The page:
On Tuesday, thousands of supporters of President Mahmoud Abbas's Fatah faction took to the streets for late-night celebrations of a court ruling expected to increase friction between Hamas and the mainstream group.

 

Hamas, which won 12 Rafah council seats to three for Fatah in the 5 May ballot, shrugged off the setback, saying it respected the court's decision and expected to do better in a re-vote. A date for the re-vote has yet to be set.

 

Voter registration

 

The court cancelled the results in 51 of Rafah's 141 polling stations after finding irregularities in voter registration lists and ballot boxes, said Osama Abu Safiya of the Supreme Committee for Local Election in Gaza.

 

He said nearly 40% of Gaza's 74,605 registered voters would be eligible to take part in new balloting.

 

Before the ruling was announced, Hamas accused Fatah leaders and the Palestinian Authority of pressuring the court to void the results.

 

Support for Hamas points
towards a strong political future

"The attempt to hurt Hamas, distort its image and ... accuse it of corruption is a very grave issue," Sami Abu Zuhri, a Hamas spokesman, told a news conference. 

 

But Abd Allah al-Ifranji, head of Fatah's mobilisation and organisation bureau told Aljazeera: "The results of the court's decision were very good. The Palestinian judicial authorities are very honest and Mr Sami Abu Zuhri knows this very well and has admitted it."

 

Al-Ifranji said that about 29,000 people could not vote properly and that was why the court had to reconsider the subject.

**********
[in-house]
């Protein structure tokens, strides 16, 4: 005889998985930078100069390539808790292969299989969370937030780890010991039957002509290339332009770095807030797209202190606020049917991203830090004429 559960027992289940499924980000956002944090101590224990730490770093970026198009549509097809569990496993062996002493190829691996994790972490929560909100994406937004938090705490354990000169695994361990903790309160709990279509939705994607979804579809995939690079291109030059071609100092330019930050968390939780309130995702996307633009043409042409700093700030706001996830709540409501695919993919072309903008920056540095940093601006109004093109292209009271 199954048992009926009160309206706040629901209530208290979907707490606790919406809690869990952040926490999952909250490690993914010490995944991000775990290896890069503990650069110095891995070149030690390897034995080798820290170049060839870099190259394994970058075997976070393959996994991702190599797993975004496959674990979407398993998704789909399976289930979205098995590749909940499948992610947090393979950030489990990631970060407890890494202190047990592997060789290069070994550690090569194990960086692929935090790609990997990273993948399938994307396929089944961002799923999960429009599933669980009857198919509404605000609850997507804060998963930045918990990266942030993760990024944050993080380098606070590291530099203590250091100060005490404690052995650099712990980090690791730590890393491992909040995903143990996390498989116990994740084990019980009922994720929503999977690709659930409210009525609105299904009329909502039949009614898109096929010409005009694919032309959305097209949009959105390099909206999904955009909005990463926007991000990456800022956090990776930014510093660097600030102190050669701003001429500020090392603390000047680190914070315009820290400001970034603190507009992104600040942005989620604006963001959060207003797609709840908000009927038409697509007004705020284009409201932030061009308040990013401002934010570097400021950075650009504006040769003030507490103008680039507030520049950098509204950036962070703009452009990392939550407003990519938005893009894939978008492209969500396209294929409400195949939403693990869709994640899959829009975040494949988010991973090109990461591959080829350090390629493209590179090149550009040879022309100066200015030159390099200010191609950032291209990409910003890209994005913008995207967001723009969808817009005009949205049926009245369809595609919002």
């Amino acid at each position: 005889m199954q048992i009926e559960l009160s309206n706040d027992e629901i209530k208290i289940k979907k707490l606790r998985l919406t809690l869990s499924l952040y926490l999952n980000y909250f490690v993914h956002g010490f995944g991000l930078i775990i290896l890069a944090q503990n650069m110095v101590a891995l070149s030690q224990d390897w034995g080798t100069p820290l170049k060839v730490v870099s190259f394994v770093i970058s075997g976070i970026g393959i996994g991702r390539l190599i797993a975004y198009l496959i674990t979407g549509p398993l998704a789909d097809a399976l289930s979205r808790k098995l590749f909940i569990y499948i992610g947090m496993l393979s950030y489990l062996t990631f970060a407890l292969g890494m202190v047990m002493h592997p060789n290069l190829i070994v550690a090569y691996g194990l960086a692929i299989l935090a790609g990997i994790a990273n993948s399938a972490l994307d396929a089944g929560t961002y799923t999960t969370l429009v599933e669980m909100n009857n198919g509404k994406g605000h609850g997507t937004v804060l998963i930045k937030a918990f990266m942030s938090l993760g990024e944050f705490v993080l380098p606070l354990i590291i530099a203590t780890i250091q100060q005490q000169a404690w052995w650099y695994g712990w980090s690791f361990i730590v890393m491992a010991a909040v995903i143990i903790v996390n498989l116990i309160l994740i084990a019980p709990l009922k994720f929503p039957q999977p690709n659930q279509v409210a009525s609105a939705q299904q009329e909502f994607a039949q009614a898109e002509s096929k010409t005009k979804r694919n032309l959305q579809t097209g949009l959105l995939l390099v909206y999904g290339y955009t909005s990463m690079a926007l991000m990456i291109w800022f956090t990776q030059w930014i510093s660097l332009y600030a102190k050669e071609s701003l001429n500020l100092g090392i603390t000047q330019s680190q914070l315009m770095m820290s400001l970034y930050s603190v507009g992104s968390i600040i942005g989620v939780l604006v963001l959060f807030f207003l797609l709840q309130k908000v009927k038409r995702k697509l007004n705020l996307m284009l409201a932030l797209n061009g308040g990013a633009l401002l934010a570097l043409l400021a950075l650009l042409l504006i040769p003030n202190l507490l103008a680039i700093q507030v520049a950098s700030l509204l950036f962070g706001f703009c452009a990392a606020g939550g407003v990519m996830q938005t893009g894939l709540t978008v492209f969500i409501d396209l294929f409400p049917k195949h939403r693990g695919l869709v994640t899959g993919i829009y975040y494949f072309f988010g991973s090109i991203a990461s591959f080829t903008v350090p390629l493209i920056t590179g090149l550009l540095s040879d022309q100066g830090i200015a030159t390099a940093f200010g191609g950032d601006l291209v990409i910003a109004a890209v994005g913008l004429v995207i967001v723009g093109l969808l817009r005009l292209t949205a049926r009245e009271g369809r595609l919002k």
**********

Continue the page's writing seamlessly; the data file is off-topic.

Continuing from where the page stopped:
Hamada Mkhaimar, a lawyer who represented Fatah at the hearings, said the faction proved to the court that some votes were cast in the names of people who were abroad, dead, or in jail.

 

Foreign observers said on election day that they had found no major problems.

 

Hamas support

 

In the ballot, Fatah secured about 50 of 84 municipal councils in the West Bank and Gaza Strip. But Hamas won around 30, including larger towns such as Rafah, and in Qalqilya in the West Bank.

 

"There is no big difference of votes between us [Fatah] and Hamas. That is why we hope the elections would continue without any problems," al-Ifranji said. 

 

"There are open channels of understanding between us [Fatah] and Hamas and with all the other Palestinian resistance factions," he added.

 

Shaikh Hasan Yusuf, a top leader of Hamas, told Aljazeera: "We accept the choice of the Palestinian people whether we win or not, as we consider this a victory for the Palestinian judicial authorities, the Palestinian people and for the election process."

 

Hamas's strong showing was widely seen as an indicator of its political muscle, ahead of its groundbreaking participation in a Palestinian parliamentary election scheduled for July.